Tuesday, May 24, 2022

Review: BAMBI AND HER PINK GUN

 When it wasn't churning out one mediocre BL manga after the next, manga boom-era DMP would sometimes go out on a limb and license something crazy like this.

BAMBI AND HER PINK GUN (Banbi), by Atsushi Kaneko. First published in 1998 and first published in North America in 2005.



PLOT:

A mysterious email was sent out to every assassin, hitman, and petty crook in the era.  There was a little boy stolen by a woman with a pink gun known as Bambi.  The reward for him is 500 million dollars, so long as he remains unharmed.  

Of course, to get to him they have to get past Bambi.  That's no easy feat, as she has no respect for others and no reservations about shooting anyone who gets in her way.  Her motives are as mysterious as her background.  She doesn't even seem to be all that fond of the kid.  All that is certain is that she's going to get him to the old men she keeps talking about, one way or another.

STORY:

Bambi and Her Pink Gun is wild, even by manga standards.  It doesn't seem to take much (if any) influence from the manga world, instead drawing upon the indie side of Western comics.  The most obvious influence is Tank Girl and similar sorts of 'riot grrl' media from that time,  but others more schooled in the history of underground comics than me have noted influences here going back to the 1970s.  There's also a lot of punk sensibility, right down to the title (which itself is a reference to a deep cut from The Sex Pistols).

Beyond that, this manga is basically one long, weird, bloody, post-apocalyptic road trip.  For the longest time it's just Bambi and the kid (later dubbed "Pampi") encountering one desperate criminal after the next, grousing the whole time.  A few messy head shots later, Bambi is on her way, all while her hostage naps or snarfs down whatever junk food he can get his hands on.  

Things become somewhat clearer when we're introduced to a man whose name has been scattered all across the background through the whole book: Gabba King.  He's a fat bastard who resembles Elvis whose music drives his fans into orgiastic frenzies and who slaughters his drugged-out hordes of groupies with abandon.  While we learn how Bambi was connected to him and how she got the kid in the first place, but there's a lot that's left unsaid.  In fairness, it doesn't really matter to me if we ever get to the bottom of where Bambi came from, why she's so obsessed with natural food, or who these supposed 'old men' are supposed to be.  She's more of a force of nature than anything, sweeping indiscriminately through the garbage of a ruined world.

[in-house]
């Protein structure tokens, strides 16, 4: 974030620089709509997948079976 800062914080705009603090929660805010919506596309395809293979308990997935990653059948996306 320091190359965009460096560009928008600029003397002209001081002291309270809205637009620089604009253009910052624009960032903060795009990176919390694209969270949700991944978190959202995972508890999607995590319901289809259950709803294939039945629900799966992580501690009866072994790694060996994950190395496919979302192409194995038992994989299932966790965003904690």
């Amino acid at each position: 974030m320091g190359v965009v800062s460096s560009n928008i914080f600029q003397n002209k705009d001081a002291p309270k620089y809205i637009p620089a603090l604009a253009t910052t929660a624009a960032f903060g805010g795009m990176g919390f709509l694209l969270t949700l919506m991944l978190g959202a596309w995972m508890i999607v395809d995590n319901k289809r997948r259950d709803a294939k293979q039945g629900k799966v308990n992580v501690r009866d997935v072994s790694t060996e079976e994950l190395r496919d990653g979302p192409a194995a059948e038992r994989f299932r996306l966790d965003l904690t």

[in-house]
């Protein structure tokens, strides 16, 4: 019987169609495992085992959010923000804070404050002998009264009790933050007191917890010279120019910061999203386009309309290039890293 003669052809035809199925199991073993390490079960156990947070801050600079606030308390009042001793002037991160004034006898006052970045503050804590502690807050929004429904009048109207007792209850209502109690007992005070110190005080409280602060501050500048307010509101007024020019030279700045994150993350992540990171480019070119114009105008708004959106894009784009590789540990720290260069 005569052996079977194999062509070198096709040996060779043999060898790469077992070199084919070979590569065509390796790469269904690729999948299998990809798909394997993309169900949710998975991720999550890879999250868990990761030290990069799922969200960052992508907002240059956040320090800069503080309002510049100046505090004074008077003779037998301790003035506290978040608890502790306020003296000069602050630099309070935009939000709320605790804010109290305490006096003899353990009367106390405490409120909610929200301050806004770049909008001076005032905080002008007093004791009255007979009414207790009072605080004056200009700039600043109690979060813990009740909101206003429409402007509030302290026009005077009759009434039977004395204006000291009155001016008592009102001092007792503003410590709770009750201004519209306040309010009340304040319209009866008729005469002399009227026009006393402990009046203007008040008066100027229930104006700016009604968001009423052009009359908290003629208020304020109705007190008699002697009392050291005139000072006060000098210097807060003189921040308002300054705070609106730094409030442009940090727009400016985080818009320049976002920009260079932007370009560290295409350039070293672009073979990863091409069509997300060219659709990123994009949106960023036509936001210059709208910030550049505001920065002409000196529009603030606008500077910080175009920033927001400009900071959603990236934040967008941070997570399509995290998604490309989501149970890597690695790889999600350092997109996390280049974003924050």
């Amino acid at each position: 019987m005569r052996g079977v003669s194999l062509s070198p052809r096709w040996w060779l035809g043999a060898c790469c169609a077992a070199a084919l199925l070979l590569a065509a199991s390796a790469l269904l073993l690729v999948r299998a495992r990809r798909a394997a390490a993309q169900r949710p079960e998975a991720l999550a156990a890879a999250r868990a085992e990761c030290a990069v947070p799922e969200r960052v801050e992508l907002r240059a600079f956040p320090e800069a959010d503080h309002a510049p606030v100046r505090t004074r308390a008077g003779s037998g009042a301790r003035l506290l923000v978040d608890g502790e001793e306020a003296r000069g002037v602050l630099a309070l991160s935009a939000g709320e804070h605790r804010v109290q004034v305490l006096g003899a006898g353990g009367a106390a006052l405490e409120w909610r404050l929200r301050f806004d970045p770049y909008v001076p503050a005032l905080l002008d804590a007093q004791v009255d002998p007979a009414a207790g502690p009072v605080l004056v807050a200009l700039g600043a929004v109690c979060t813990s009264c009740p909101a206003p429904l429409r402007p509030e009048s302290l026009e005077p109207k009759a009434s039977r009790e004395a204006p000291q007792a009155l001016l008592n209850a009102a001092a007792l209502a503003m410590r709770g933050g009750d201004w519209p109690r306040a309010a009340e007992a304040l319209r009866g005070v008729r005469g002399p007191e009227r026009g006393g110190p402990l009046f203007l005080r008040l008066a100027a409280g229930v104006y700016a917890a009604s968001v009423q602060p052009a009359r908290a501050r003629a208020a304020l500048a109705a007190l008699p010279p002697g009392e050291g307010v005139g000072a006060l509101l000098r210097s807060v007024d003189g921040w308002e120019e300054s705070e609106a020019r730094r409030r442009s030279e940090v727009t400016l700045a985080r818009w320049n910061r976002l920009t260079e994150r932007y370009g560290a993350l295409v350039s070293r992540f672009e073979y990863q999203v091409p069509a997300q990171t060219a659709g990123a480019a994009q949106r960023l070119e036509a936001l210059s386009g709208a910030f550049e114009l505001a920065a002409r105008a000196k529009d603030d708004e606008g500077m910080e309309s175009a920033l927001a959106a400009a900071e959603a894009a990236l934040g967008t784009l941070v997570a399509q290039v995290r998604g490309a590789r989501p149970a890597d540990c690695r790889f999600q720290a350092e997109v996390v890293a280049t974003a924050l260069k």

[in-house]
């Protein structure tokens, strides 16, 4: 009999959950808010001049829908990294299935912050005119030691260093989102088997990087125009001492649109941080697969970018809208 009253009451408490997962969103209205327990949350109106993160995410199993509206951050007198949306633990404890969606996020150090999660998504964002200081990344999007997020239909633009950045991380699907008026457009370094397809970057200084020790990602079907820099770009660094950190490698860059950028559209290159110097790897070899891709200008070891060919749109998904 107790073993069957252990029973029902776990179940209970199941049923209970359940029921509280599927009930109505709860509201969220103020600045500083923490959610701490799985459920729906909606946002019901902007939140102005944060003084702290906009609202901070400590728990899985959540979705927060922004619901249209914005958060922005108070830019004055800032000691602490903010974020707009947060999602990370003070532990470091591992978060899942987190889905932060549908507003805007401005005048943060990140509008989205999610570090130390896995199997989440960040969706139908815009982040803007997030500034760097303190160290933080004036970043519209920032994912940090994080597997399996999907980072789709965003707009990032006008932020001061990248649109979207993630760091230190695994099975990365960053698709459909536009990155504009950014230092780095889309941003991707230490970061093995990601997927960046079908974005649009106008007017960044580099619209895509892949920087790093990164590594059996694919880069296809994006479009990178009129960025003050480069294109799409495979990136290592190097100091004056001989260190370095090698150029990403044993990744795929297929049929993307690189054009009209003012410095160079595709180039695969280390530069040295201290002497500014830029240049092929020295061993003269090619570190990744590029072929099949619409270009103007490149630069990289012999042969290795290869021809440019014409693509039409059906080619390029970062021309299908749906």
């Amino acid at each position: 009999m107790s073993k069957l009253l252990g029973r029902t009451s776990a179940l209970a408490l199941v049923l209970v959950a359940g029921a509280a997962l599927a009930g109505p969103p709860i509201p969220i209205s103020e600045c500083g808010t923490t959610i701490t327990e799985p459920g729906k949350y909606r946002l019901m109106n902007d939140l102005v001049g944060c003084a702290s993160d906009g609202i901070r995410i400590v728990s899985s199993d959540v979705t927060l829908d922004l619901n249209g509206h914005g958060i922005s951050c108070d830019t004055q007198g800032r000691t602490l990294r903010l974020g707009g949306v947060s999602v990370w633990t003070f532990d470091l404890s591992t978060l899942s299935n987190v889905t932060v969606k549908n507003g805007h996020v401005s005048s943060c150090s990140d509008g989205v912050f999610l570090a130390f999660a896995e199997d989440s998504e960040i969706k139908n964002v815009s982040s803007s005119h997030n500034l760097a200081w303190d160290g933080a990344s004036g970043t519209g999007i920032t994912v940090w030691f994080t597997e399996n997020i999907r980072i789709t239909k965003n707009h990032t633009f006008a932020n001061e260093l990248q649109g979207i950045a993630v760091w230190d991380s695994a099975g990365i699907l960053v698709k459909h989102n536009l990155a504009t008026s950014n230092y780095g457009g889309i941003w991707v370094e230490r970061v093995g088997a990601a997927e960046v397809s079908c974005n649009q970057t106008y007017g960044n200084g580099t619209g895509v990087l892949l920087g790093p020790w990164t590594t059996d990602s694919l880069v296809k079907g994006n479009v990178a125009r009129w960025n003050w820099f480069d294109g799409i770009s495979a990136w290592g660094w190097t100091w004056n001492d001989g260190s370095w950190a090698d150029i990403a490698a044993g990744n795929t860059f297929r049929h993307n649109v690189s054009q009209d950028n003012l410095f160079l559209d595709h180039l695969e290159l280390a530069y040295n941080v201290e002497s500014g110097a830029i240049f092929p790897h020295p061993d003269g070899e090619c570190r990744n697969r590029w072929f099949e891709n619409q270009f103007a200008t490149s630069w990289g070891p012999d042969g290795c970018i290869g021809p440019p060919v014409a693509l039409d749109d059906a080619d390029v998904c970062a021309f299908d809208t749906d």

ART:

Tanaka's art is as equally bold as the story he weaves.  There's a frank, sneering ugliness to the character designs, even in the more conventionally attractive ones like Bambi.  The same could be said for the world around them, full of barren deserts and decaying, industrialized towns, all of it rendered in bold, thick, unpolished linework.  If there is anything resembling beauty to be found here, it's in the chaos of the action.  Action scenes often end up exploding in blasts of smoke, blood, blocky hand-drawn sound effects, and junk.  Sometimes the very panel layout seems to collapse in on itself like a falling wall.  If there's anything that does the artwork no favors, it's DMP's choice to print the book entirely in pink ink.  Yeah, I get the obvious connection but it kind of takes away some of the grittiness of it all.

RATING:

Bambi and Her Pink Gun is a harsh, weird, edgy, fascinating sort of manga.  It absolutely deserved a better publisher in its time, as it never fit with the rest of DMP's books (or audience).  These days the license deserves a rescue by a company that knows how to handle such material and get it to the audience it deserves.

This series was published by Digital Manga Press.  This series is complete in Japan with 6 volumes available.  2 volumes were released and are currently out of print.

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